Fundamental to the analyses of Said and Mitchell is the argument that the problem of representation needs to be situated within an imperialist context. Mitchell uses the term “enframing” to describe what he regards as a particularly European order of representation that he explicitly associates with imperialism, the age of high capitalism, and the era of the world exhibition. Mitchell uses the example of the nineteenth-century staging of Egypt in the world exhibitions to argue that “enframing” works by rendering the world “out there” as a picture, organized with the individual viewer in mind. This spatial organization implies that a vantage point is always available, and that it coincides with the central, sovereign position of the western subject as viewer. The will to mastery inherent in this position is satisfied through the provision of predictable forms of otherness, summarized in Ismail’s description of orientalist painting as uniting the “forbidden” with the “desirable.” Said’s Orientalism enumerated some of the attributes that relegate the oriental “Other” to a subservient position, as feminine or effeminate, sensual, irrational, perverse, etc. At the same time, aesthetic pleasure licenses other, more material forms of exploitation. For Mitchell, the claim that the “real” lies just outside the frame of representation doubles as a technique for “rendering history, progress, culture and empire in ‘objective’ form,”  encouraging the assumption that everything can be “made picture-like and legible ... available to political and economic calculation” (ibid., 33). The argument put forward by Said and Mitchell is that western strategies of representation are both imbued by and complicit in the construction of imperial geographies as spaces amenable to aesthetic consumption and economic exploitation.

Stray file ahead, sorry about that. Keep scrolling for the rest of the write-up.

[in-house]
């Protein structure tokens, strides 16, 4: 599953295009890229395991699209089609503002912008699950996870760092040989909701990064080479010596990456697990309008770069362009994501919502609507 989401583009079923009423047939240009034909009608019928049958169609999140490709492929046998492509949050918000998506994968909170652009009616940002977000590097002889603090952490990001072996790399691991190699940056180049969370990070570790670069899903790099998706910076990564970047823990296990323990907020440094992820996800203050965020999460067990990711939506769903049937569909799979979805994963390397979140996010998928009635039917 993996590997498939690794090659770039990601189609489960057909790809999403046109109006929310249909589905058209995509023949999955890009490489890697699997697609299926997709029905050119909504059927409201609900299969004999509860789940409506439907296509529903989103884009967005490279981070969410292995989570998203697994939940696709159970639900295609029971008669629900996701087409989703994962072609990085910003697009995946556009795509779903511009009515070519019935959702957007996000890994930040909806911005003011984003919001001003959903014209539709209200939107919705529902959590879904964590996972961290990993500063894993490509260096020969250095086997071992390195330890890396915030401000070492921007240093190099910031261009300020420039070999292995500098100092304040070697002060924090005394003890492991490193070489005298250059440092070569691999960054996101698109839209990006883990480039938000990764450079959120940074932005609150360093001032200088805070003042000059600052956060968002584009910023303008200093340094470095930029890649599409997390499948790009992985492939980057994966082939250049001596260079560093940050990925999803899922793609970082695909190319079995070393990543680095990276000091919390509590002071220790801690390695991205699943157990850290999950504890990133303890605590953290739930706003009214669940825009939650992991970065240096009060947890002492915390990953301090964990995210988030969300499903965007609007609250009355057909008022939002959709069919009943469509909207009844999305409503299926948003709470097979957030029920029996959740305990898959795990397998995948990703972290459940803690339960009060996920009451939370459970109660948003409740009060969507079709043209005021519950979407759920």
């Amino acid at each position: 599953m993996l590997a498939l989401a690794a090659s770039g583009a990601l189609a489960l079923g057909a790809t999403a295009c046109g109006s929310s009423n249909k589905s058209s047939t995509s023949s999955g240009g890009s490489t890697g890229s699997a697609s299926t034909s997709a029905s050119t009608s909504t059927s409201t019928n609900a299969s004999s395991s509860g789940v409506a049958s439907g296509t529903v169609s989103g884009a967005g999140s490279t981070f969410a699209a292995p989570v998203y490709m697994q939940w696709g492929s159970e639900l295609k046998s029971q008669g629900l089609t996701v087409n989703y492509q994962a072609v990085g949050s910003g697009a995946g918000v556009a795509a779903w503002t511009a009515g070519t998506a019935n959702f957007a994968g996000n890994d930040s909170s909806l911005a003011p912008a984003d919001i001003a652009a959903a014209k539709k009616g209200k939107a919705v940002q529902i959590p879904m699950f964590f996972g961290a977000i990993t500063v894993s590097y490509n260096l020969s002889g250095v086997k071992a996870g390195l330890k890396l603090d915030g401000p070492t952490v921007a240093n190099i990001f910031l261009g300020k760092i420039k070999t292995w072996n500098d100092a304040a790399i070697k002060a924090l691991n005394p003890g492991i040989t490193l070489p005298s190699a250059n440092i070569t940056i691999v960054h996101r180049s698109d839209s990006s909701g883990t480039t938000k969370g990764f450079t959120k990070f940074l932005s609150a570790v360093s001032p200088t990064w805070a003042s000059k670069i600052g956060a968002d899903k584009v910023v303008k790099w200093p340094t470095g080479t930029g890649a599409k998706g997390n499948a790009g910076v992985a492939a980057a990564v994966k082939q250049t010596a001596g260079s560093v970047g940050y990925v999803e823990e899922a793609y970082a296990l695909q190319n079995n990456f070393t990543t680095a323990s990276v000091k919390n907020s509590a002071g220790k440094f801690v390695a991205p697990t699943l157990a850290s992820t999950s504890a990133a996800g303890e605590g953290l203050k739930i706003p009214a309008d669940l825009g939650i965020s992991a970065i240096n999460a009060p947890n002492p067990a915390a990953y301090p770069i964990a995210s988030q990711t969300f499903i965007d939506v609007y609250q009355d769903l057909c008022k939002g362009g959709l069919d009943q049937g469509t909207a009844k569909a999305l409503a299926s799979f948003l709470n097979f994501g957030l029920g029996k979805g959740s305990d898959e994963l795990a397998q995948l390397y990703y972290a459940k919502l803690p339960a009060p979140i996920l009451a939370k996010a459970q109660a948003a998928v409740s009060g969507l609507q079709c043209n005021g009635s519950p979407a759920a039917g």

When the viewer is transported from the representation to its referent, the result may be disappointment at the chaotic actuality of what had hitherto been only an imaginary landscape, or distaste at its unpicturesque modernity. But it can also lead to another strategy for managing the disruption of the viewer’s expectations: the claim that the material geography fails to match up to its ideal representation. In a letter to Théophile Gautier that is exemplary of this confrontation between material and imaginary geographies, Gerard de Nérval laments that while his friend was “deploying all the splendours of the Opera” to construct the Cairo of his imagination, Nérval himself could only find “in the real Cairo ... the baroque rudiments of some pantomime show.”  Asked by Gautier to describe the Cairo dances, he proclaims himself stumped by the cafés “with no trefoils, no delicate columns, no porcelain panelling, no suspended ostrich eggs. It is only in Paris that one comes across cafés this Oriental” (ibid.). Egypt is driven from his imagination by his travels, replaced by “this stockroom of the India trade, this thriving showcase of Egypt’s new business class, this warehouse of its new manufacturers!” (ibid., 196). Nérval’s eloquent disappointment is of course redolent of the Romantic imagination’s privileging of metaphor over its literal referent. But his negative assessment of Cairo’s economic modernity—as though European models of progress had no place in the “oriental” “periphery”—invites a more troubling political reading. Regretting the many lands that vanished under his footsteps, “torn down like stage sets,” he looks forward to his return home: “It’s at the Opera that I will rediscover the true Cairo, the immaculate Egypt, the Orient that escapes me” (ibid.). For Mitchell, “enframing” is premised on the assumption that reality is separate from its representation; the effect of the frame is “to order things, but also to circumscribe and exclude ... To ‘determine the plan’ is to build-in an effect of order and an effect of truth.”  Paradoxically, Nérval’s longing to recover the real Cairo at the Paris Opera suggests that truth is located not in the material geography of his travels, but in the power of the metropolitan center to generate imaginary geographies. Orientalist fashion is both an export industry (as in the exotic landscapes by the German and French schools that decorate the interiors of Antonis and Ismail) and a lure to bring the wayward traveller back home.